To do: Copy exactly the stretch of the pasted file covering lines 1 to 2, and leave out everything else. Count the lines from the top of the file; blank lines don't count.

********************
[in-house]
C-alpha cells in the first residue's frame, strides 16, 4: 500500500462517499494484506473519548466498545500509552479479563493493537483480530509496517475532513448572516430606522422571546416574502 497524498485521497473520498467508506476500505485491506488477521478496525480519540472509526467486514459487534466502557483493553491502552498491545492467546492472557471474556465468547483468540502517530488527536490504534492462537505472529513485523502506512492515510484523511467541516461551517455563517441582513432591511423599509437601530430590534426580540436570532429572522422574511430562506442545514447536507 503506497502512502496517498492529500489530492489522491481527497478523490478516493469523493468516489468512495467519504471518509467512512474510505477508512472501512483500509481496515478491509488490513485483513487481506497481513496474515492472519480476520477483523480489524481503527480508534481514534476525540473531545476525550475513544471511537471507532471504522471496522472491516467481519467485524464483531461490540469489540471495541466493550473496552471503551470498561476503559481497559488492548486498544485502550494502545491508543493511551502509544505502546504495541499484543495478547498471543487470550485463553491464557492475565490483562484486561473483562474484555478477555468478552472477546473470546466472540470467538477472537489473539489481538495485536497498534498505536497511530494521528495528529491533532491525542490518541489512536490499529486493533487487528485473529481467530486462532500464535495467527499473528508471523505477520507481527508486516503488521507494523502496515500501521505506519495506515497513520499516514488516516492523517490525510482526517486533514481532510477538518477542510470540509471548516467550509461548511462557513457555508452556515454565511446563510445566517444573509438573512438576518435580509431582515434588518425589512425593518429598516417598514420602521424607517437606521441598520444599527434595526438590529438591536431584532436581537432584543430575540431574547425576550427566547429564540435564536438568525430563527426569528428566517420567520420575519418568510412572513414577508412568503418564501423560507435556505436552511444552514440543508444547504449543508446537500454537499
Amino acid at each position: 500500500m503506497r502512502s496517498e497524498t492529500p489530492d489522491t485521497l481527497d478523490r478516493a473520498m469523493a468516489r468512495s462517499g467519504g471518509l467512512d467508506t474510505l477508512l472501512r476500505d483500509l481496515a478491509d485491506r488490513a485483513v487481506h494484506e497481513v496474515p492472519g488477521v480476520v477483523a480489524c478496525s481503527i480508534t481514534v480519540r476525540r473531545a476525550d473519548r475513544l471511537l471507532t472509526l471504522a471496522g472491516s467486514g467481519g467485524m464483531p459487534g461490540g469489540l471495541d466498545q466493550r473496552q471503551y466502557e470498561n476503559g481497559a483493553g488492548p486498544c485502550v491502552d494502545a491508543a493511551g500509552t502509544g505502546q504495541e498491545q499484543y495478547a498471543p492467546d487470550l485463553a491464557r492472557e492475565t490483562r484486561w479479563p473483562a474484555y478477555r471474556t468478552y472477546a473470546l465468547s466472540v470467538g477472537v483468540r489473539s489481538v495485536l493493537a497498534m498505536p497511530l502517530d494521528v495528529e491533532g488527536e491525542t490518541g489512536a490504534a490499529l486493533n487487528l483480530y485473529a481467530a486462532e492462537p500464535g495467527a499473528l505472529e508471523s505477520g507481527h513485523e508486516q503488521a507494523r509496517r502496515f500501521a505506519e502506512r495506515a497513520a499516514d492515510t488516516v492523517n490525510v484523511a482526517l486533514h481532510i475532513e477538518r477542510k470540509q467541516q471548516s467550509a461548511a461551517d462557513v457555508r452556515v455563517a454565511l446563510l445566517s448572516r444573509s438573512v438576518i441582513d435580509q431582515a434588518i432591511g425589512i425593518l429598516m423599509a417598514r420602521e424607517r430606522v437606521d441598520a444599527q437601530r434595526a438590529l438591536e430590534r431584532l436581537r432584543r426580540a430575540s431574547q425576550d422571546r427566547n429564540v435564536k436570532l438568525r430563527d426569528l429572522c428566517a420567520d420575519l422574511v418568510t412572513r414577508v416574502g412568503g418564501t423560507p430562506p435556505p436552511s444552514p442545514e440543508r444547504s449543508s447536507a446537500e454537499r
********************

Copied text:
[in-house]
C-alpha cells in the first residue's frame, strides 16, 4: 500500500462517499494484506473519548466498545500509552479479563493493537483480530509496517475532513448572516430606522422571546416574502 497524498485521497473520498467508506476500505485491506488477521478496525480519540472509526467486514459487534466502557483493553491502552498491545492467546492472557471474556465468547483468540502517530488527536490504534492462537505472529513485523502506512492515510484523511467541516461551517455563517441582513432591511423599509437601530430590534426580540436570532429572522422574511430562506442545514447536507 503506497502512502496517498492529500489530492489522491481527497478523490478516493469523493468516489468512495467519504471518509467512512474510505477508512472501512483500509481496515478491509488490513485483513487481506497481513496474515492472519480476520477483523480489524481503527480508534481514534476525540473531545476525550475513544471511537471507532471504522471496522472491516467481519467485524464483531461490540469489540471495541466493550473496552471503551470498561476503559481497559488492548486498544485502550494502545491508543493511551502509544505502546504495541499484543495478547498471543487470550485463553491464557492475565490483562484486561473483562474484555478477555468478552472477546473470546466472540470467538477472537489473539489481538495485536497498534498505536497511530494521528495528529491533532491525542490518541489512536490499529486493533487487528485473529481467530486462532500464535495467527499473528508471523505477520507481527508486516503488521507494523502496515500501521505506519495506515497513520499516514488516516492523517490525510482526517486533514481532510477538518477542510470540509471548516467550509461548511462557513457555508452556515454565511446563510445566517444573509438573512438576518435580509431582515434588518425589512425593518429598516417598514420602521424607517437606521441598520444599527434595526438590529438591536431584532436581537432584543430575540431574547425576550427566547429564540435564536438568525430563527426569528428566517420567520420575519418568510412572513414577508412568503418564501423560507435556505436552511444552514440543508444547504449543508446537500454537499